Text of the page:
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Jefferson's Letter to Meriwether Lewis

Transcript of video presentation by Gerard Gawalt (as interviewed by Craig D'Ooge)

CRAIG D'OOGE:
The historian Stephen Ambrose called it "the most important and most coveted command in the history of exploration of North America." The commander was hand-picked by President Thomas Jefferson. He was privately tutored in a wide variety of subjects by the best minds in America at the time. He was given the power to requisition whatever he thought he might need, and an unlimited letter of credit to purchase whatever he could not foresee.

Only the beginning and the end-point of the mission were known. It was to begin at the mouth of the Missouri River, and end wherever the Pacific Ocean began. Whatever lay in between was largely unknown.

But President Jefferson was curious - curious about everything. And so in 1803, he asked his personal secretary to lead an expedition to find out what lay beyond the headwaters of the Missouri River. His secretary's name was Meriwether Lewis, and with William Clark he led a group of some forty soldiers and civilians in what history records as the Lewis and Clark Expedition.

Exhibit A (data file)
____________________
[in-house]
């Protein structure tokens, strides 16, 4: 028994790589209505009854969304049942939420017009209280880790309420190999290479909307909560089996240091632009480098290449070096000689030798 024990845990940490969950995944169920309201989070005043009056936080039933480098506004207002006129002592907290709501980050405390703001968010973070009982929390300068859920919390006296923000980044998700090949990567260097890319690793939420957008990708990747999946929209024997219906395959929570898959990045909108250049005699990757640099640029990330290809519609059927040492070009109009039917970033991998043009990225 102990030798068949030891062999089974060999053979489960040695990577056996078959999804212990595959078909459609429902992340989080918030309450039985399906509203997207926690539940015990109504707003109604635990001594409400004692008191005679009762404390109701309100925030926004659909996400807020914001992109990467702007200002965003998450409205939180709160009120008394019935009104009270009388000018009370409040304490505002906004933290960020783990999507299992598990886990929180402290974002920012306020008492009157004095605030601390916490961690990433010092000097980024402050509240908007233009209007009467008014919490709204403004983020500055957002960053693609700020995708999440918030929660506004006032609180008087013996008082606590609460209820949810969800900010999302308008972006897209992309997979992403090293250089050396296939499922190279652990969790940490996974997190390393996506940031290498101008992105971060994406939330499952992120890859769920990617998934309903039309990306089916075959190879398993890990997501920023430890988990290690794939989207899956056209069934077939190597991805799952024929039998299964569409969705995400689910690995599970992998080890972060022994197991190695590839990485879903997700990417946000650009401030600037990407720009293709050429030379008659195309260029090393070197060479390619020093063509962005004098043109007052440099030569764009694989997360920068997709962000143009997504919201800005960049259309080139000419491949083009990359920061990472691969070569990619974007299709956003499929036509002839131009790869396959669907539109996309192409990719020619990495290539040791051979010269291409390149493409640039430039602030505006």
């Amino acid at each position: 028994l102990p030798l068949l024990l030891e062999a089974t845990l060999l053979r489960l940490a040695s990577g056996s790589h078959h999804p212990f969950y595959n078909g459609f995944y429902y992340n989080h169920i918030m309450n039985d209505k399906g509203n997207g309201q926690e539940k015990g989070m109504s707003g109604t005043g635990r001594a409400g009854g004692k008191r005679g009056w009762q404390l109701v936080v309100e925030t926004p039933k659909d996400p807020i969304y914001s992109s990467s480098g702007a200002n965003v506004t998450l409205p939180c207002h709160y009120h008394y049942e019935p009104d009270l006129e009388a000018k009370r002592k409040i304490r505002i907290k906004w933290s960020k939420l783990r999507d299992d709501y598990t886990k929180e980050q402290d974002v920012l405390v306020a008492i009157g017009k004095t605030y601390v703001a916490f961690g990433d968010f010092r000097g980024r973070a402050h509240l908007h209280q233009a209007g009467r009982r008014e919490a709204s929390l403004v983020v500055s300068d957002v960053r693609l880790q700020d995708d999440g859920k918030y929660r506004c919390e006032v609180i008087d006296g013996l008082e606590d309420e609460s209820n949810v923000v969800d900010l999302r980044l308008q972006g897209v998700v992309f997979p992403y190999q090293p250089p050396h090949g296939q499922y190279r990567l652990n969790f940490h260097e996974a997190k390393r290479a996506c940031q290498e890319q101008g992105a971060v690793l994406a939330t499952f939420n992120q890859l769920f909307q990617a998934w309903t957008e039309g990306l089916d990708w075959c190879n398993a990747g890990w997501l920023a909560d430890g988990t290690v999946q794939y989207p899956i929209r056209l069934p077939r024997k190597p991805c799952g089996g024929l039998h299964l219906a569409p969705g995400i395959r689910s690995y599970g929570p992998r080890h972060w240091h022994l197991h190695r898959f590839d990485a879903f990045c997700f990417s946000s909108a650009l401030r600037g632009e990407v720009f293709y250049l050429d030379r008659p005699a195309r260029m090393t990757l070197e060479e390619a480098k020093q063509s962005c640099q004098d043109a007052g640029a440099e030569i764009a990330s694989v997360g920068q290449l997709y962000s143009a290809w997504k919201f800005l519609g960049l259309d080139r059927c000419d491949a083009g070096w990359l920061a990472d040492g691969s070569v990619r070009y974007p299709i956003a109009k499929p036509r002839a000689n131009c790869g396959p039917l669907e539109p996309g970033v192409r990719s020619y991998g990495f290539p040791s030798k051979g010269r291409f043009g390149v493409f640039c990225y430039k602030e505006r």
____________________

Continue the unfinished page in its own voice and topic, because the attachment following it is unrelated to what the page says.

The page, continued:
My name is Craig D'Ooge, and here to talk with me about the beginnings of the Lewis and Clark Expedition is Gerard Gawalt, an American History Specialist in the Manuscript Division of the Library of Congress. Dr. Gawalt has brought with him probably the single most important document for understanding the beginnings of the Lewis and Clark Expedition: a draft of a letter that Thomas Jefferson sent to Meriwether Lewis. [Read a transcript of the Jefferson letter, and view the original.]

Dr. Gawalt, could you give us a summary of this letter?

GERARD GAWALT:
Yes. Well, Jefferson prepared this letter so that Meriwether Lewis - who was to ultimately command the Lewis and Clark Expedition - would know the route they were supposed to take, the mission they were supposed to accomplish, and how to interact with the people that they were going to meet along the way - that is, the Native Americans. And he was afraid that they would meet representatives of the Spanish, French, or English government who might try to interfere with the expedition. And so this document here, which is on four pages on two sheets, shows us Jefferson's thinking; and it's going to help us understand the long preparation for this mission that Jefferson undertook, mostly in his own mind, but also in some practical ways. And it's also going to help us understand exactly what Lewis and Clark were supposed to accomplish during their - what turned out to be three - year odyssey to the Pacific Ocean.

CRAIG D'OOGE:
Could you tell me a little bit about the context of the letter? - the background of its composition? Had Jefferson ever written anything like this before?

GERARD GAWALT: